Peanut butter was first developed in the United States in the 1890s as a high-protein health food. The original patent for peanut butter was given to Dr. John Harvey Kellogg (the Kellogg’s cereal magnate) who initially developed peanut butter as a protein alternative for his patients.
Peanut butter was first introduced to the American public in St. Louis at the 1904 World’s Fair, where over $700 worth of it was sold at a penny per sample. Peanut butter has been a favorite kitchen staple in American homes ever since. Commercial production of peanut butter began in earnest in 1908, but the early products had a gritty texture and spoiled easily. That soon changed. In 1922, Joseph L. Rosefield found a way to prevent the oil from separating, and he received the first patent for a shelf-stable peanut butter that stayed fresh for up to a year. Today, of the peanuts grown in the U.S., nearly half are used to make peanut butter. The Jif brand alone is produced at the rate of 250,000 jars per day in the world’s largest peanut butter plant in Lexington, Kentucky.
During the twentieth century, peanut butter was used mainly for sandwiches and confections. These days, however, many health-conscious Americans have rediscovered peanut butter as an easy and delicious way to add protein-rich flavor to their meals and a great way to include more “good” fat in their diets.
Some people might dismiss peanut butter as “kid’s stuff,” but virtually everyone has a jar on hand to appease the child within – whether to make the iconic sandwich or perhaps indulge in one of life’s guilty pleasures: dipping a spoon (or finger) directly into the jar at midnight. Peanut butter is convenient and inexpensive, and a nutritional powerhouse rich in protein, fiber, niacin, magnesium, and B vitamins. No wonder peanut butter is America’s favorite comfort food! The fact is, we consume nearly 800 million pounds of the creamy spread each year.
Centuries before peanut butter made its first public appearance at the St. Louis World’s Fair, it was a staple for the people of Asia, Africa, and South America, who continue to use it in soups, stews, sauces, salads, and main dishes. In fact, over 90 percent of the world’s peanuts are grown in Africa and Asia. Peanuts were known as early as 950 BC and originated in South America. The ancient Incas used peanuts, and they are known to have made it into a paste-like substance. As a crop, peanuts emigrated from South America to Africa by early explorers and then traveled by trade into Spain and subsequently to the American colonies.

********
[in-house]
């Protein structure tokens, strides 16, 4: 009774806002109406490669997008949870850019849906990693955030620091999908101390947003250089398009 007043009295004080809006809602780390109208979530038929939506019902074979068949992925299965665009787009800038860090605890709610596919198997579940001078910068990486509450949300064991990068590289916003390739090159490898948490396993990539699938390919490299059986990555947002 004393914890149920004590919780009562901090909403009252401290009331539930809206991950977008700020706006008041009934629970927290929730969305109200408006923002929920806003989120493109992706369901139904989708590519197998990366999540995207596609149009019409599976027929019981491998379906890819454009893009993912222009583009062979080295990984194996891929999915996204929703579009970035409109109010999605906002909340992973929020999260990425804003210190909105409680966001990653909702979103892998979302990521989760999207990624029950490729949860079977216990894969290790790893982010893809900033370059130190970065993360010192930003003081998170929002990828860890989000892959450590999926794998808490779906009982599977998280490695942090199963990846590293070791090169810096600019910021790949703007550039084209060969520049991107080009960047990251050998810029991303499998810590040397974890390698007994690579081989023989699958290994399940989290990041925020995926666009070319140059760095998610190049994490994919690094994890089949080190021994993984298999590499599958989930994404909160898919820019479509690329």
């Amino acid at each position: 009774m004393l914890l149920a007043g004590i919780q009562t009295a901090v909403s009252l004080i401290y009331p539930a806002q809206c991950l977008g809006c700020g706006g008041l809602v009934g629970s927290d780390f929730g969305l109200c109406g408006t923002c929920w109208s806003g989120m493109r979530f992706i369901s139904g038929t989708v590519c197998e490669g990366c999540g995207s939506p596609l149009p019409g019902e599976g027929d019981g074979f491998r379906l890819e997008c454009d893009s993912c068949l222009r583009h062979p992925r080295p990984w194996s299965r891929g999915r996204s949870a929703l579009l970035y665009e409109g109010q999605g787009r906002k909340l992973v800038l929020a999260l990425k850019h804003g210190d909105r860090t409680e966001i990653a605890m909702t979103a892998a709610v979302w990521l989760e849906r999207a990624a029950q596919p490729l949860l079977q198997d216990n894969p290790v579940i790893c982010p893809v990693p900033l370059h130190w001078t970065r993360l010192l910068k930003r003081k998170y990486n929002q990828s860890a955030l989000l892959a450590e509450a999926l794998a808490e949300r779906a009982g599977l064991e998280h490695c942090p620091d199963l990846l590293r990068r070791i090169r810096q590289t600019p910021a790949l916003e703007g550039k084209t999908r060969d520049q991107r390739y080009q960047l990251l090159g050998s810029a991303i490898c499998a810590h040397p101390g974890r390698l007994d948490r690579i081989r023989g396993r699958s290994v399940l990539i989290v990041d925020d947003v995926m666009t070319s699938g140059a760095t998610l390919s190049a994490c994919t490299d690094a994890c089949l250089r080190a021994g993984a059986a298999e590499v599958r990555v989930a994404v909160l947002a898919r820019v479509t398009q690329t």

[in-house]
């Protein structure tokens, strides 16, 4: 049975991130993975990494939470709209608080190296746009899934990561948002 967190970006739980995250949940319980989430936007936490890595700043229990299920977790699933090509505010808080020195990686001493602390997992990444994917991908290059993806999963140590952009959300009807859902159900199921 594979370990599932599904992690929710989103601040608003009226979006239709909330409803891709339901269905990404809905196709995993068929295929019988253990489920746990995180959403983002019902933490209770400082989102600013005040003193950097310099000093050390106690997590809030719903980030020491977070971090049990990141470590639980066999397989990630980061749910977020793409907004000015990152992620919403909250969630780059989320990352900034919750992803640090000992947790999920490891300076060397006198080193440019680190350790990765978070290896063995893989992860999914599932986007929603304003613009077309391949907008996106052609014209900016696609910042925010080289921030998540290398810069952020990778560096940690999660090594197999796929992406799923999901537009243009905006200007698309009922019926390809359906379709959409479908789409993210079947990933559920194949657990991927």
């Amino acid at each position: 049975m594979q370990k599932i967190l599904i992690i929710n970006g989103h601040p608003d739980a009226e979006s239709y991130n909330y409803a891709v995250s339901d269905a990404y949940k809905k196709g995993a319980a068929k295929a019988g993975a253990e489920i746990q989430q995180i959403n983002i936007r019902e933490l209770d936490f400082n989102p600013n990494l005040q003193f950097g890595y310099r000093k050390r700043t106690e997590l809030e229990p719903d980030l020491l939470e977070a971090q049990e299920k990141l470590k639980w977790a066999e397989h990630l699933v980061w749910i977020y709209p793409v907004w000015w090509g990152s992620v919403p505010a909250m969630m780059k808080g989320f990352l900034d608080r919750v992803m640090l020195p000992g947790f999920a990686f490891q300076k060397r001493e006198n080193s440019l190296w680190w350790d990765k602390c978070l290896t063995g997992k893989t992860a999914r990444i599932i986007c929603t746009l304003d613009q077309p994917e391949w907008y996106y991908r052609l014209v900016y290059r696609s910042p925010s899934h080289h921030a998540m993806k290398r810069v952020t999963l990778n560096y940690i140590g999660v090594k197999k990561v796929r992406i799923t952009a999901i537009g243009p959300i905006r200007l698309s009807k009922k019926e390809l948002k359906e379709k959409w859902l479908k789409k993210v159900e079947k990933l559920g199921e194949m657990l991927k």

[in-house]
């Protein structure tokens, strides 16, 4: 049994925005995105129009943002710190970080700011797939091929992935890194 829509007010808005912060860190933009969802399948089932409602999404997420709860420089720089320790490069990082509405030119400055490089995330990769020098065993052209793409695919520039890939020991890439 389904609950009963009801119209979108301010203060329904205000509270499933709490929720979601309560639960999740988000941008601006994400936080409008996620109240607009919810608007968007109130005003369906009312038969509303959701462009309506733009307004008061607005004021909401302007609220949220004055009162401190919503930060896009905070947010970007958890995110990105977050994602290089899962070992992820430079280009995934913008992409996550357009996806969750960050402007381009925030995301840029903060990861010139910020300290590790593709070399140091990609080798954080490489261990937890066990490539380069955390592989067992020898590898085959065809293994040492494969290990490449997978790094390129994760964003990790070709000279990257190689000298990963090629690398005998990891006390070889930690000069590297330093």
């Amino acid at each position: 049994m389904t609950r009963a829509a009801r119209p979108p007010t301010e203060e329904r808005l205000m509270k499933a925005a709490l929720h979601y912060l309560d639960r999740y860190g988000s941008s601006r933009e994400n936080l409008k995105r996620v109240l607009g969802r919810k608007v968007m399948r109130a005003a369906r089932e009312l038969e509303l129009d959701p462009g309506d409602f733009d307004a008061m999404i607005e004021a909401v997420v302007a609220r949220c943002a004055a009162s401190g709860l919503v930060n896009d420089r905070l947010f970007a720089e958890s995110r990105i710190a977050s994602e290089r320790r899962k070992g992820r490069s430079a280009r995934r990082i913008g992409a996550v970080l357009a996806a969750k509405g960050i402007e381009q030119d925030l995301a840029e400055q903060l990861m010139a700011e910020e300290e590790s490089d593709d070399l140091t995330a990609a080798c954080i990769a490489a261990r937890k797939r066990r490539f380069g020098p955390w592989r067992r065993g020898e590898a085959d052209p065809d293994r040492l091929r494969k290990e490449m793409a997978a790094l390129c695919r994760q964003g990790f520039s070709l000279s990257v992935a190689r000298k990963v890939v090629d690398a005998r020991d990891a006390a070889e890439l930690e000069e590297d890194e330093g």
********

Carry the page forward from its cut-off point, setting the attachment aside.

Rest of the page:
Some of our favorite recipes featuring peanut butter from Robin’s book Nut Butter Universe are:
Peanut Butter Cups – This homemade version of everyone’s favorite candy treat is sure to please kids of all ages!
Black-Bottom Peanut Butter Freezer Pie – Chocolate, peanut butter and ice cream? Yes, please!
Szechuan Stir-Fry with Fiery Peanut Sauce – The fiery peanut sauce in this dish will help keep you warm on cold winter evenings.
Asian Spring Rolls with Spicy Peanut Sauce – Fresh, crips vegetables housed in delicate rice paper wrappers are complemented perfectly with spicy peanut sauce in this delicious appetizer.
Grilled Fruit Satays with Pineapple-Coconut Peanut Sauce – These tasty dessert skewers can be made indoors on a grill pan or electric grill during cold winter months.
From Nut Butter Universe by Robin Robertson. ©2013 Robin Robertson. Used by permission from Vegan Heritage Press. Photo by Lori Maffei.